4. On the elements of the Electricity Directive that will not apply in Northern Ireland.

The UK plans to issue guidance in these areas shortly.

UK publishes preparedness guidance for Financial Services sector

The UK has published comprehensive guidance for the end of the transition period from HM Treasury, the Financial Conduct Authority (FCA), the Bank of England (Bank), and the Prudential Regulation Authority (PRA) for consumers and businesses.

The guidance is divided into information for customs, and information for financial services providers. View the guidance on the GOV.UK website.


“Act now to avoid disruption”, writes HMRC to VAT-registered businesses

HMRC is writing letters to VAT-registered businesses trading with the EU and/or the rest of the world, highlighting actions they need to take to continue trading with the EU from 1 January 2021. The letters explain what businesses need to do to prepare for new processes for moving goods at the end of the transition period. Also, these actions will not change regardless of the outcome of the Brexit negotiations.

View the letters here


UK hauliers: ECMT permit application deadline is 20 November

UK hauliers can apply for a European Conference of Ministers of Transport (ECMT) permit between 2 and midnight on 20 November to ensure that they are able to carry out EU-bound international transportation from 1 January 2021 in all circumstances.

ECMT permits allow drivers to transport most types of goods or drive an empty vehicle through the EU (except Cyprus), Liechtenstein, Norway, Switzerland and the UK to the following 13 countries: Albania, Armenia, Azerbaijan, Belarus, Bosnia and Herzegovina, Georgia, North Macedonia, Moldova, Montenegro, Russia, Serbia, Turkey, and Ukraine.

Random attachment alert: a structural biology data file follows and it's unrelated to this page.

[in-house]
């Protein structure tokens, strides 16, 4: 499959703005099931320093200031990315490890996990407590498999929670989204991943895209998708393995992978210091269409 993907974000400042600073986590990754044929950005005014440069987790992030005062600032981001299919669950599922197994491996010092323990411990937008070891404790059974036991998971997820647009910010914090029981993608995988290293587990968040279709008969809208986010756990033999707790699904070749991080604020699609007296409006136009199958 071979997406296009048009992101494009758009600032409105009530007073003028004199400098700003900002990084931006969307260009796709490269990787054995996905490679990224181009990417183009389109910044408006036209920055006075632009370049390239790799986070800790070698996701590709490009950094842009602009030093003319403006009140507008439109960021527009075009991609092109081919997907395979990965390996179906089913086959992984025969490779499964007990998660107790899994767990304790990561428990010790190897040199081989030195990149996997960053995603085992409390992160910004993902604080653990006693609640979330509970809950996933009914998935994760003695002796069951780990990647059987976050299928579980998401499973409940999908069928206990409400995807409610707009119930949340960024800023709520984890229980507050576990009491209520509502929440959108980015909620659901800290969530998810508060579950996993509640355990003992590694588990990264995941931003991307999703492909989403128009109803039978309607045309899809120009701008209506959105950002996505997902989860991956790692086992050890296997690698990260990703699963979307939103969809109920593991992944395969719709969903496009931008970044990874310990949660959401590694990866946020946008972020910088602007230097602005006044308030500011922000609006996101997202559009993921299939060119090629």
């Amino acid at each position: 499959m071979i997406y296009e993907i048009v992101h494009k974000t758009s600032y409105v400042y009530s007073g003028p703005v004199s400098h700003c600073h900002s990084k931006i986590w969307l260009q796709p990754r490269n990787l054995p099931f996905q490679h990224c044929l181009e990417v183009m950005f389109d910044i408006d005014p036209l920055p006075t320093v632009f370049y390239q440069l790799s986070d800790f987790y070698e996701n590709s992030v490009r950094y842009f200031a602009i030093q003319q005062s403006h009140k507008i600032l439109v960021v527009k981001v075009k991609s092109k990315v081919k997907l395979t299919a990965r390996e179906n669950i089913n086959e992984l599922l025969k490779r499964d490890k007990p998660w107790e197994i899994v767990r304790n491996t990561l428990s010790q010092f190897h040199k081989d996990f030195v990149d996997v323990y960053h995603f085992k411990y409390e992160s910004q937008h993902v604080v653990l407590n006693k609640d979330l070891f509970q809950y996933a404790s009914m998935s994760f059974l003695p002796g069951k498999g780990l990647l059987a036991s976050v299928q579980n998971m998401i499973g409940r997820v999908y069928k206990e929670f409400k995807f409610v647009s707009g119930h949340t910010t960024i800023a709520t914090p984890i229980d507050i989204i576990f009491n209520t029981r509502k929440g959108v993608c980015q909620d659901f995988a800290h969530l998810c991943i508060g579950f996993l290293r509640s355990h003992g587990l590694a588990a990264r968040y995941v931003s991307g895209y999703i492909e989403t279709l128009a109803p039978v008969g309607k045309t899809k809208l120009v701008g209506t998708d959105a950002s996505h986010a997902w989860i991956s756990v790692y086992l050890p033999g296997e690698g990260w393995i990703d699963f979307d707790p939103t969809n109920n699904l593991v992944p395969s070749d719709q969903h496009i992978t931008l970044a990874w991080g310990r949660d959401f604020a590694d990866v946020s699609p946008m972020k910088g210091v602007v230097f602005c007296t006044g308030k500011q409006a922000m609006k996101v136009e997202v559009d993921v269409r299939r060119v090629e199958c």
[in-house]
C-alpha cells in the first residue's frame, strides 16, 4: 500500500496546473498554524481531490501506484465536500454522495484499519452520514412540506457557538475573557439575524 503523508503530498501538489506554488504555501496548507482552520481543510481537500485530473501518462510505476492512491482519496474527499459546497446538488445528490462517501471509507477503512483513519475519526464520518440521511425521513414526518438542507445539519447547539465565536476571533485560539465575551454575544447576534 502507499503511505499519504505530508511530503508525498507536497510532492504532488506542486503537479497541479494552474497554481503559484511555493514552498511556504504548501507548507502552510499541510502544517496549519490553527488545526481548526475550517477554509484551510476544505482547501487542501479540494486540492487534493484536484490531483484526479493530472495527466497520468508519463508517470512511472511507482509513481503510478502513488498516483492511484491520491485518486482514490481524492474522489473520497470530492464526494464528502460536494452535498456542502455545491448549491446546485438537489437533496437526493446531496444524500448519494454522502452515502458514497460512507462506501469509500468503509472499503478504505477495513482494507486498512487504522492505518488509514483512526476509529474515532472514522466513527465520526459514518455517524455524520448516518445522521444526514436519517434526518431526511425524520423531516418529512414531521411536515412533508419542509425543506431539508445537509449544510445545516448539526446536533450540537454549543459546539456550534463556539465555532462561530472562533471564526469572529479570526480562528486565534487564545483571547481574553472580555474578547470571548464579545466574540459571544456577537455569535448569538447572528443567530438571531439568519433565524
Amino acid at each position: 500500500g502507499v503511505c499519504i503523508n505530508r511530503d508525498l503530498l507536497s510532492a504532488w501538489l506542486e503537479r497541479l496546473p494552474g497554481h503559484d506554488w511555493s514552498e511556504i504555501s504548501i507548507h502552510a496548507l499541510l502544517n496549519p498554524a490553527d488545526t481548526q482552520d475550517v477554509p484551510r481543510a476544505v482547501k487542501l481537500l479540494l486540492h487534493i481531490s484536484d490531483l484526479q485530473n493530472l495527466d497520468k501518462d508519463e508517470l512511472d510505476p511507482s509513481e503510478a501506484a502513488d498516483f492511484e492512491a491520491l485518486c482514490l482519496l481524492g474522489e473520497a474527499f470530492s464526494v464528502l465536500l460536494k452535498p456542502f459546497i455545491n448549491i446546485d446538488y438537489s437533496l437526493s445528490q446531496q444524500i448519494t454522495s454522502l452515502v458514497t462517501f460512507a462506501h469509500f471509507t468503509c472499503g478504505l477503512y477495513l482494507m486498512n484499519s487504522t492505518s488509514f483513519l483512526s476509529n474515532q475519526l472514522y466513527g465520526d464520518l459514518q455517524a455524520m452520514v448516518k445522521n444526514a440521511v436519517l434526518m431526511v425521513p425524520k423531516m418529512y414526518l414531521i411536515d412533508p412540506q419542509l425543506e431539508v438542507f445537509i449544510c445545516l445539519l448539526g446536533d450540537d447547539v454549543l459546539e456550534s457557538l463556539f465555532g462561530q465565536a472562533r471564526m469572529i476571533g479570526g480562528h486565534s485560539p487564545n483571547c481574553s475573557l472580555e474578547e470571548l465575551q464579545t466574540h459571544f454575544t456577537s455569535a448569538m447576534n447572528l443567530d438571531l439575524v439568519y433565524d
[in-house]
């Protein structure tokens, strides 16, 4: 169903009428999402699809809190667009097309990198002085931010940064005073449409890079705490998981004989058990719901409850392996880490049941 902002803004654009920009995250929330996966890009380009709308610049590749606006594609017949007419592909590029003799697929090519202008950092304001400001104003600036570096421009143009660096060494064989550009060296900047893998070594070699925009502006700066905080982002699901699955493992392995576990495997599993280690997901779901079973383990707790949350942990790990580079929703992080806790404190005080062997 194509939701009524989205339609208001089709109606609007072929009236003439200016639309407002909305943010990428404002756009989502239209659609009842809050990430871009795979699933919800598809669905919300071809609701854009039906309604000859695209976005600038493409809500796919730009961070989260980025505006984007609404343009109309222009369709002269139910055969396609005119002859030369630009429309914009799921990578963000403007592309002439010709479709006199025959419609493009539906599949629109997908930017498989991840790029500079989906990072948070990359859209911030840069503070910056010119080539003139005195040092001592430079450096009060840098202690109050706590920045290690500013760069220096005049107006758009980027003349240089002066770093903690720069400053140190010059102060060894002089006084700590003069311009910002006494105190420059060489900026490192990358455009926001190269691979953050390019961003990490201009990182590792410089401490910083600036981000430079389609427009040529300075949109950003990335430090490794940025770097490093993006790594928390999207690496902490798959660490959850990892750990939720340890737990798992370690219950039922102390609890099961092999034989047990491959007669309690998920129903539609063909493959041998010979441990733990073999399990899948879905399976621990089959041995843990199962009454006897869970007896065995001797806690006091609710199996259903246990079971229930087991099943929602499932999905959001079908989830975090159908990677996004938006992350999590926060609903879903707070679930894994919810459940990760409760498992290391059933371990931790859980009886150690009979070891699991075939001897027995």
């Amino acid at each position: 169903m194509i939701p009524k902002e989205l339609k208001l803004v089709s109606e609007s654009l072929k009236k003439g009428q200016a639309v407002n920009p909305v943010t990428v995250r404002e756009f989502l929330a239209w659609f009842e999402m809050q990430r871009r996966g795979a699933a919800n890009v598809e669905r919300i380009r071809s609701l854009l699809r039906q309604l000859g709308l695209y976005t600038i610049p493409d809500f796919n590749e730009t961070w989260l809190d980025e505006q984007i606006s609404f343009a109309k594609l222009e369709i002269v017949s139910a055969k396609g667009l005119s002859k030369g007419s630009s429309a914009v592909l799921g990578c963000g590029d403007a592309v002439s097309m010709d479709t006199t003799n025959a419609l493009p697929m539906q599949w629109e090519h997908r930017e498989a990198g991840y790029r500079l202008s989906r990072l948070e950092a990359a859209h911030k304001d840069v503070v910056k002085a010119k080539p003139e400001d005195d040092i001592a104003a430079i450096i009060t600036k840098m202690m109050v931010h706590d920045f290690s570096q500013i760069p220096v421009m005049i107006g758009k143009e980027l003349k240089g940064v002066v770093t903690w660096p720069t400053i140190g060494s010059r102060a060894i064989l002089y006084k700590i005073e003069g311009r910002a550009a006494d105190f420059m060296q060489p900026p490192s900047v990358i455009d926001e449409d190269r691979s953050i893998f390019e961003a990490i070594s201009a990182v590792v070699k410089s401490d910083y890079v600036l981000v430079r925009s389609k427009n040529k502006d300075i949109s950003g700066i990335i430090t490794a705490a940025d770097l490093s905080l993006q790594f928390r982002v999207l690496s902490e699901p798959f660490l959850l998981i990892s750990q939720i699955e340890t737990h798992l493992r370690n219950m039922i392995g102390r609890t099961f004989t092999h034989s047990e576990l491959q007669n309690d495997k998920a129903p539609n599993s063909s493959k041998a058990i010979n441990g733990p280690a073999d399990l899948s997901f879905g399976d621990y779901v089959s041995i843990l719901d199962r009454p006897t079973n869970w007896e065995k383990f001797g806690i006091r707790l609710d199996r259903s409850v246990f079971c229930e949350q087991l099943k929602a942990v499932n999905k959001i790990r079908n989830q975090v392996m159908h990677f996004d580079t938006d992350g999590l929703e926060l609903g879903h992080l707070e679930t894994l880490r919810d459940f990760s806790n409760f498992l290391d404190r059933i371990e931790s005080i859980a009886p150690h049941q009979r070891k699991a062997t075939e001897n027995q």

For more information see GOV.UK.


EU issues legal notices to UK on Brexit issues

In its October package of infringement decisions, the European Commission has pursued legal action against the UK for failing to comply with their obligations under EU law. These decisions aim to ensure the proper application of EU law for the benefit of citizens and businesses.

  1. To ensure a comprehensive sickness insurance for EU citizens in UK

    The Commission sent a complementary letter of formal notice to the UK for failing to provide comprehensive sickness insurance for economically inactive (those looking for work) EU citizens when on UK territory. Under the Free Movement Directive, EU citizens who settle in another EU country but do not work in that country are required to have sufficient resources and sickness insurance. The UK’s shortcomings in implementing and transposing the EU free movement law also risks affecting the implementation of the citizens' rights under the Brexit Withdrawal Agreement after the end of the transition period.


  2. For failure to comply with EU VAT rules for trade in financial instruments on certain terminal markets

The Commission has issued a legal notice to the UK for not properly applying EU VAT rules for the trade in financial instruments on certain terminal markets and for not enforcing EU Court of Justice judgment on fulfilling obligations under EU VAT rules. The judgement says that the UK failed to fulfil its obligations under EU VAT rules by relaxing VAT rules without seeking EU authorisation. As a result, the relaxation of the rule is incorrectly applied by the UK to trading in commodities other than those originally covered. The UK now has two months to reply to the letter of formal notice.




For all Brexit updates, visit our Brexit webpage.